The growth of land trusts and the restrictions on land development through conservation easements is one of the most striking trends in charitable giving and American land conservation. We exploit sharp variation over time and across states in tax policy to estimate the extent to which this trend is explained by tax incentives. Relying on detailed information about the federal and state income tax codes between 1987 and 2012, we develop an income tax calculator that quantifies the after-tax price of donating an easement. We use panel data techniques to measure the response of state-level growth in easement acreage to the price of donating.
Our analysis reveals large responses of easement holdings to changes in the donation price. Characterized as elasticities, our estimates range from around -3.3 to -5.5: the percentage change in easement holdings resulting from a one percent change in the donation price. These elasticities support previously untested assertions that tax policy is responsible for the rapid expansion of conservation easements, and are larger than estimates of how charitable donations of other types respond to after-tax prices. Although we find that tax policy is effective in encouraging the private provision of open space amenities, it comes with a caveat. We present evidence that donated easements are inferior to purchased lands in ecological quality, according to land trusts’ own definitions of the term.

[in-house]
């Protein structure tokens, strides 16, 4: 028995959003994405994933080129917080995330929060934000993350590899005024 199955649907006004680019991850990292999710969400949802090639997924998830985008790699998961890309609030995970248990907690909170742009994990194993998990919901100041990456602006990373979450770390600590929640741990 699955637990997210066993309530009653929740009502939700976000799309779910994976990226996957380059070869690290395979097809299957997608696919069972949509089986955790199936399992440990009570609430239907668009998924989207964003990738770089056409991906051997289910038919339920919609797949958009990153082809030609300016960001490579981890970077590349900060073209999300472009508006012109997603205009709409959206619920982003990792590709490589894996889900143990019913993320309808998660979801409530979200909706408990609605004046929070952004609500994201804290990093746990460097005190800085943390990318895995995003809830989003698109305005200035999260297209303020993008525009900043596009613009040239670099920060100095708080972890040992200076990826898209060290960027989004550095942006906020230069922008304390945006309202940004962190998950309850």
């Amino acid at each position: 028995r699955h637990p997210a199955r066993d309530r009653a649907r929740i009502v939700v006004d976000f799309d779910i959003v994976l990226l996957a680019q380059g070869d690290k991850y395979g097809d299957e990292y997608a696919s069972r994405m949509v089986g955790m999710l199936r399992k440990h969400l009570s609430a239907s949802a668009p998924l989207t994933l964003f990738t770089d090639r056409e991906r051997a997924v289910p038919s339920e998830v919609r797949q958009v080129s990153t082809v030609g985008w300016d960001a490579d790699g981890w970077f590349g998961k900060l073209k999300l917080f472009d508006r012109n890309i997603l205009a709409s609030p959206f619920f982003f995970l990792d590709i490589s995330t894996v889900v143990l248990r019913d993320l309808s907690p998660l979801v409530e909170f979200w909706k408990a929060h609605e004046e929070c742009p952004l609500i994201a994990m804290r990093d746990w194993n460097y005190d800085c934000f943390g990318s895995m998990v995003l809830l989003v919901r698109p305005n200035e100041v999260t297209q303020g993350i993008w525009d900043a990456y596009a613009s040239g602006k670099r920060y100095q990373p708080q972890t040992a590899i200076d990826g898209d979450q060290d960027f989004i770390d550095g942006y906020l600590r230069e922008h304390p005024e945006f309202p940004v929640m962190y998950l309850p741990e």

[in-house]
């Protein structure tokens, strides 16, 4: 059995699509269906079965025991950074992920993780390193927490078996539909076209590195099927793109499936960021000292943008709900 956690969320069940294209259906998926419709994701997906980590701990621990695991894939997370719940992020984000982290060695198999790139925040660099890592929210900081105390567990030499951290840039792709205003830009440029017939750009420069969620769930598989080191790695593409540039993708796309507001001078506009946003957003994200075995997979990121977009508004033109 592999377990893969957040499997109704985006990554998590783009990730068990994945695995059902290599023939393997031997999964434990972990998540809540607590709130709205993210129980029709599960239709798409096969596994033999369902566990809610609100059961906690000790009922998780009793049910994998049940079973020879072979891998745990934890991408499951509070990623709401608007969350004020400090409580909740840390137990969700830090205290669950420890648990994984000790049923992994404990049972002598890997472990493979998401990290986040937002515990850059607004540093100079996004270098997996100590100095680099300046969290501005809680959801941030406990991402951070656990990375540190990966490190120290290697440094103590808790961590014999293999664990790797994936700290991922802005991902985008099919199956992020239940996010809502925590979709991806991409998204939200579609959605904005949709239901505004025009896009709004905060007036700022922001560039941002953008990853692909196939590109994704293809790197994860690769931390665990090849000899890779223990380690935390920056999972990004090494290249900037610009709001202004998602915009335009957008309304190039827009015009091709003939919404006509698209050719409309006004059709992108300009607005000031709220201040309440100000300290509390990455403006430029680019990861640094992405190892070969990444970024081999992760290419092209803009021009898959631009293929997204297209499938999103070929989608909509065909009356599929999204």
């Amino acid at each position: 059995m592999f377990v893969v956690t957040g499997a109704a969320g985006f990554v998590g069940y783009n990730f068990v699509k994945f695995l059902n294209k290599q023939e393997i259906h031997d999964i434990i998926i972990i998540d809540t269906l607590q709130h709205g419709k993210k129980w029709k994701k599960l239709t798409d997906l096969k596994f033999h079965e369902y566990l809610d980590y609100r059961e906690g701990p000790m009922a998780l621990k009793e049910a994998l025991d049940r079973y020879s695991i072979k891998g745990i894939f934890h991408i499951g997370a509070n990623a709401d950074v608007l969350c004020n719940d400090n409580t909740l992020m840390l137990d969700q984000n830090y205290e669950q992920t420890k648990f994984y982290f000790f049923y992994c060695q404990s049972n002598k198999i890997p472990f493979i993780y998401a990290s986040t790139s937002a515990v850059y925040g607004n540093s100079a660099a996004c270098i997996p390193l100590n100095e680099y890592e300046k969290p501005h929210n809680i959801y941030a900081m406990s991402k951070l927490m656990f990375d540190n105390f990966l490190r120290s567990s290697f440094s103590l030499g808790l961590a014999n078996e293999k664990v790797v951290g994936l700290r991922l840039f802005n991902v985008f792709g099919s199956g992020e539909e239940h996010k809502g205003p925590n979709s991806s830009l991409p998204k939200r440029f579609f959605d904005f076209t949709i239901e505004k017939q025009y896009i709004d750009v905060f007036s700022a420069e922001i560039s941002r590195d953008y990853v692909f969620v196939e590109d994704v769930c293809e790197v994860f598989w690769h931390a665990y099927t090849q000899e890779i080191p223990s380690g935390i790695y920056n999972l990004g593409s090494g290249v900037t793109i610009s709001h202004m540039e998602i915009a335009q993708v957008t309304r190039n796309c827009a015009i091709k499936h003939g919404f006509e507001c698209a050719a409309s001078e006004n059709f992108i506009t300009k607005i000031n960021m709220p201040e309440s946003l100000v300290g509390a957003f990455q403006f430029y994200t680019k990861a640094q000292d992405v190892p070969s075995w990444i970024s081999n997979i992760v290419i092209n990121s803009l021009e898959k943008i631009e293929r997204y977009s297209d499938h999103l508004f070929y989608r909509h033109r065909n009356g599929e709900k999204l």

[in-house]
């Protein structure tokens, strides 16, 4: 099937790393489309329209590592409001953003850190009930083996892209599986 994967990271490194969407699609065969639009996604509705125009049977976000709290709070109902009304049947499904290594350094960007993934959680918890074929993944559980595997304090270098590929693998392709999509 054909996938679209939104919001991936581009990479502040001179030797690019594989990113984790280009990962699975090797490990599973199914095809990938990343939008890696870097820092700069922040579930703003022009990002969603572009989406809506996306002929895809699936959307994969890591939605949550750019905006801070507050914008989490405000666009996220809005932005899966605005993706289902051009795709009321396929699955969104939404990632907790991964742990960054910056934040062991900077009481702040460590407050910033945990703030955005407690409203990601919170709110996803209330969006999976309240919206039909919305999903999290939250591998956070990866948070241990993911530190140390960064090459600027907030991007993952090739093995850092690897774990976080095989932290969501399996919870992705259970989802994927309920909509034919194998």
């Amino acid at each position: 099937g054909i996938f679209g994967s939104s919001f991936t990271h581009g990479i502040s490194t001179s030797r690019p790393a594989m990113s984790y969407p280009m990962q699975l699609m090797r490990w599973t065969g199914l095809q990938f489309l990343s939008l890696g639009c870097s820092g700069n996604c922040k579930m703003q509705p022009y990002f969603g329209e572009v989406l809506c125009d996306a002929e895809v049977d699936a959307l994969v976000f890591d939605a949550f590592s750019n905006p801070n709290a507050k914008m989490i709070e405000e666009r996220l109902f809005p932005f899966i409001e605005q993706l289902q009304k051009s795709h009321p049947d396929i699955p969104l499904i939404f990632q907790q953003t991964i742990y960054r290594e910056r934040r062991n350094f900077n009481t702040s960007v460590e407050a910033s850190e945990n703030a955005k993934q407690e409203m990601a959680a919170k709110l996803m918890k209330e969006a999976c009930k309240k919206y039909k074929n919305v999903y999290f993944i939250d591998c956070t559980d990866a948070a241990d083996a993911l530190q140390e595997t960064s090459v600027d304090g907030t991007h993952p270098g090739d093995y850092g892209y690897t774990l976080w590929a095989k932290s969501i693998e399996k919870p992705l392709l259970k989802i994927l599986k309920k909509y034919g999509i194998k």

Suggested citation: Parker, D. and W. Thurman (2016). Tax Incentives and the Price of Conservation. (CEnREP Working Paper No. 16-017). Raleigh, NC: Center for Environmental and Resource Economic Policy.